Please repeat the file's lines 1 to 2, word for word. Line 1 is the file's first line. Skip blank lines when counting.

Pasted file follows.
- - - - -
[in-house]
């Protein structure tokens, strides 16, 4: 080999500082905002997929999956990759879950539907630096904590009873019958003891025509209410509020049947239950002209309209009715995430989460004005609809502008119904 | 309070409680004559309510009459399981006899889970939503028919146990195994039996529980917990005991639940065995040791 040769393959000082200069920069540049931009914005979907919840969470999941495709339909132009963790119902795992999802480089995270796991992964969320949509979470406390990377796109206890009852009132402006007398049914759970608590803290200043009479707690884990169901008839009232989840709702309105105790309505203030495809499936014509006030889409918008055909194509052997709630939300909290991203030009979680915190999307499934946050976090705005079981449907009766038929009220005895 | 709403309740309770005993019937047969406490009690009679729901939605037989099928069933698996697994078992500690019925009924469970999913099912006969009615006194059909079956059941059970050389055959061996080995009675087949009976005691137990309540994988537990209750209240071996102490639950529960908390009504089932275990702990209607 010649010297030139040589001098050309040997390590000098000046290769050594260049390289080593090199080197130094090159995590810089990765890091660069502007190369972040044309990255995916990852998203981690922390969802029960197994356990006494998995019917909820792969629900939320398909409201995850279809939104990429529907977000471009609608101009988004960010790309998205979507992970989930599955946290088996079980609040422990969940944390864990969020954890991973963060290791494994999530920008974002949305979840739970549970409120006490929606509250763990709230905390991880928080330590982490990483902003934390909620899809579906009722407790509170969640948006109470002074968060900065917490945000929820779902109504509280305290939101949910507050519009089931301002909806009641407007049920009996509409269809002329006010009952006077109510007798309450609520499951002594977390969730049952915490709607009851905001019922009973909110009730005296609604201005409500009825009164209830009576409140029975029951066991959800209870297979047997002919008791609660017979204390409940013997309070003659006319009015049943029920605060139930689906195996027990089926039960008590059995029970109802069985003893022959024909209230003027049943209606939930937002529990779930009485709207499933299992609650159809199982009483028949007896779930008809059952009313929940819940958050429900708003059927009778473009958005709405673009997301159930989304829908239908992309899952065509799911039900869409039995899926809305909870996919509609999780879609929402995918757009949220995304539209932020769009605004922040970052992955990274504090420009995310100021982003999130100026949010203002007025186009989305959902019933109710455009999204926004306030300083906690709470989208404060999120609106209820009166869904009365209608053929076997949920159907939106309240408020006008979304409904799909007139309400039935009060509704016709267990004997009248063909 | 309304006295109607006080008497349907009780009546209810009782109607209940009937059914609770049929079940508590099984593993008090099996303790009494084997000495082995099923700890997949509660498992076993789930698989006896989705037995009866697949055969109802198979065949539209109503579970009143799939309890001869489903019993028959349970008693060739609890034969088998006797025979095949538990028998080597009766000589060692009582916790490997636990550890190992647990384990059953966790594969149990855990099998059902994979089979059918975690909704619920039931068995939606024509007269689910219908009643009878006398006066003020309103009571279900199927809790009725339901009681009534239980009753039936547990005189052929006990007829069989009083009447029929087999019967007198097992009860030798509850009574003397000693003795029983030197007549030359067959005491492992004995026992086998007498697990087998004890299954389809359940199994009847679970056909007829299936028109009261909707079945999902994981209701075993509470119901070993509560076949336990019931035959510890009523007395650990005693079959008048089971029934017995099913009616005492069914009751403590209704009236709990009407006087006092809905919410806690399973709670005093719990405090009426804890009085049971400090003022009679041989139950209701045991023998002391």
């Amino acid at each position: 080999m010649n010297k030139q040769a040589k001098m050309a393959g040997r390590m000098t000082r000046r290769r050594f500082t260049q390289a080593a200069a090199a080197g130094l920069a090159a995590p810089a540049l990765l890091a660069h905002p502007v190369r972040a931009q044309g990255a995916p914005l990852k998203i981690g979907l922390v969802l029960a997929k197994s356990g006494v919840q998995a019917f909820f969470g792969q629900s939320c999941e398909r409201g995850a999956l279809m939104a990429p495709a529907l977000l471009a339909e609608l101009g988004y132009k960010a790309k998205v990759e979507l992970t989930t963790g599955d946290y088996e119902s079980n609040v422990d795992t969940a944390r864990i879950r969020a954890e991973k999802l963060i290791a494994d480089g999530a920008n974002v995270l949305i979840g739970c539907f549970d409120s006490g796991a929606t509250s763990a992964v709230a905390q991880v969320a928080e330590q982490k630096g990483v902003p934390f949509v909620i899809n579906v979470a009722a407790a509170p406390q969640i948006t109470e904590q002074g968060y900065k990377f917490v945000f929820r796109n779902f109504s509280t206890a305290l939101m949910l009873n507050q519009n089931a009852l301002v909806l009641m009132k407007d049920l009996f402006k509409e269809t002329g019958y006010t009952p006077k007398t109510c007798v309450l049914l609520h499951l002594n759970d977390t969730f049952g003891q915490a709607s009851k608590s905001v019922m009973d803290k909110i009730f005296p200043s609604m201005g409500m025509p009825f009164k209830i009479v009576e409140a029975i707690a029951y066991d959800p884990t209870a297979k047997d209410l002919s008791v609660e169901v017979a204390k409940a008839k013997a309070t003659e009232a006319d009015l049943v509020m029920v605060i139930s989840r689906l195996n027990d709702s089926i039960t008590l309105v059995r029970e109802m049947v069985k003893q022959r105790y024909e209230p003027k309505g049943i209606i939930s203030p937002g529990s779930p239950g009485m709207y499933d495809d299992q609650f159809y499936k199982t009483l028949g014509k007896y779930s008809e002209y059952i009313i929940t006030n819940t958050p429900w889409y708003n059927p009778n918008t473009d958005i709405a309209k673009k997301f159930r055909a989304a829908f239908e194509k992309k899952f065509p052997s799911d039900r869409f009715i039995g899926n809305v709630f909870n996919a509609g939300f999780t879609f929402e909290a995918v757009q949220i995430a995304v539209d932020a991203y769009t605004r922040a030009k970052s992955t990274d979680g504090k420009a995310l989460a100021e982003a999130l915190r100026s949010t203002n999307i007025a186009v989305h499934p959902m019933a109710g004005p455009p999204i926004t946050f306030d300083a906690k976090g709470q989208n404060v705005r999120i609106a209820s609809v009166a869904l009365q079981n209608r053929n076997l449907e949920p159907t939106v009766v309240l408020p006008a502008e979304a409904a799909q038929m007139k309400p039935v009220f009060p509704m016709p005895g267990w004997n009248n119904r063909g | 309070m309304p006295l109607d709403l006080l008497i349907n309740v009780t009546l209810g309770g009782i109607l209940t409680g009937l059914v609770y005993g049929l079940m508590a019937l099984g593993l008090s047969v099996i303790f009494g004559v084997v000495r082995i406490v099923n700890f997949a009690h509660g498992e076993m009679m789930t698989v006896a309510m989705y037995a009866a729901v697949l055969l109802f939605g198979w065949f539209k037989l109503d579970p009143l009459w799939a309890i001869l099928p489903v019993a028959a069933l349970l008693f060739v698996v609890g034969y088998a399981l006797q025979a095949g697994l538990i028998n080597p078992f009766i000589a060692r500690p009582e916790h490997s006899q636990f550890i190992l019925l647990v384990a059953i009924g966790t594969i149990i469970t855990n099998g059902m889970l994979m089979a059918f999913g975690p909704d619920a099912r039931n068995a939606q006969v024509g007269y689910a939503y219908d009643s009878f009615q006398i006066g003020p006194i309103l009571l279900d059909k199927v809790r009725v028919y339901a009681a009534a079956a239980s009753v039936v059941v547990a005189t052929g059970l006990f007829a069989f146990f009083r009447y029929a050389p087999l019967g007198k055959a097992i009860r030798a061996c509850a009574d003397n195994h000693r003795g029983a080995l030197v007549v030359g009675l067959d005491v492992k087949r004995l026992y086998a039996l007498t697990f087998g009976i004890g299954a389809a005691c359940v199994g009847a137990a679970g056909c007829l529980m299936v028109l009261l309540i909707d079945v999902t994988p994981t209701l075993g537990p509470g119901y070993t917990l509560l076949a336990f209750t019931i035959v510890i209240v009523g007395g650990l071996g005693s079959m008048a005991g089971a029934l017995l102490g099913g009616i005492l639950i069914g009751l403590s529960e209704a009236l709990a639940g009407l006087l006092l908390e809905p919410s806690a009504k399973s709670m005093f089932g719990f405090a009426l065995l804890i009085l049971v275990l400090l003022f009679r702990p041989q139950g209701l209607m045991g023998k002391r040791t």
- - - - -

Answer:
[in-house]
């Protein structure tokens, strides 16, 4: 080999500082905002997929999956990759879950539907630096904590009873019958003891025509209410509020049947239950002209309209009715995430989460004005609809502008119904 | 309070409680004559309510009459399981006899889970939503028919146990195994039996529980917990005991639940065995040791 040769393959000082200069920069540049931009914005979907919840969470999941495709339909132009963790119902795992999802480089995270796991992964969320949509979470406390990377796109206890009852009132402006007398049914759970608590803290200043009479707690884990169901008839009232989840709702309105105790309505203030495809499936014509006030889409918008055909194509052997709630939300909290991203030009979680915190999307499934946050976090705005079981449907009766038929009220005895 | 709403309740309770005993019937047969406490009690009679729901939605037989099928069933698996697994078992500690019925009924469970999913099912006969009615006194059909079956059941059970050389055959061996080995009675087949009976005691137990309540994988537990209750209240071996102490639950529960908390009504089932275990702990209607 010649010297030139040589001098050309040997390590000098000046290769050594260049390289080593090199080197130094090159995590810089990765890091660069502007190369972040044309990255995916990852998203981690922390969802029960197994356990006494998995019917909820792969629900939320398909409201995850279809939104990429529907977000471009609608101009988004960010790309998205979507992970989930599955946290088996079980609040422990969940944390864990969020954890991973963060290791494994999530920008974002949305979840739970549970409120006490929606509250763990709230905390991880928080330590982490990483902003934390909620899809579906009722407790509170969640948006109470002074968060900065917490945000929820779902109504509280305290939101949910507050519009089931301002909806009641407007049920009996509409269809002329006010009952006077109510007798309450609520499951002594977390969730049952915490709607009851905001019922009973909110009730005296609604201005409500009825009164209830009576409140029975029951066991959800209870297979047997002919008791609660017979204390409940013997309070003659006319009015049943029920605060139930689906195996027990089926039960008590059995029970109802069985003893022959024909209230003027049943209606939930937002529990779930009485709207499933299992609650159809199982009483028949007896779930008809059952009313929940819940958050429900708003059927009778473009958005709405673009997301159930989304829908239908992309899952065509799911039900869409039995899926809305909870996919509609999780879609929402995918757009949220995304539209932020769009605004922040970052992955990274504090420009995310100021982003999130100026949010203002007025186009989305959902019933109710455009999204926004306030300083906690709470989208404060999120609106209820009166869904009365209608053929076997949920159907939106309240408020006008979304409904799909007139309400039935009060509704016709267990004997009248063909 | 309304006295109607006080008497349907009780009546209810009782109607209940009937059914609770049929079940508590099984593993008090099996303790009494084997000495082995099923700890997949509660498992076993789930698989006896989705037995009866697949055969109802198979065949539209109503579970009143799939309890001869489903019993028959349970008693060739609890034969088998006797025979095949538990028998080597009766000589060692009582916790490997636990550890190992647990384990059953966790594969149990855990099998059902994979089979059918975690909704619920039931068995939606024509007269689910219908009643009878006398006066003020309103009571279900199927809790009725339901009681009534239980009753039936547990005189052929006990007829069989009083009447029929087999019967007198097992009860030798509850009574003397000693003795029983030197007549030359067959005491492992004995026992086998007498697990087998004890299954389809359940199994009847679970056909007829299936028109009261909707079945999902994981209701075993509470119901070993509560076949336990019931035959510890009523007395650990005693079959008048089971029934017995099913009616005492069914009751403590209704009236709990009407006087006092809905919410806690399973709670005093719990405090009426804890009085049971400090003022009679041989139950209701045991023998002391």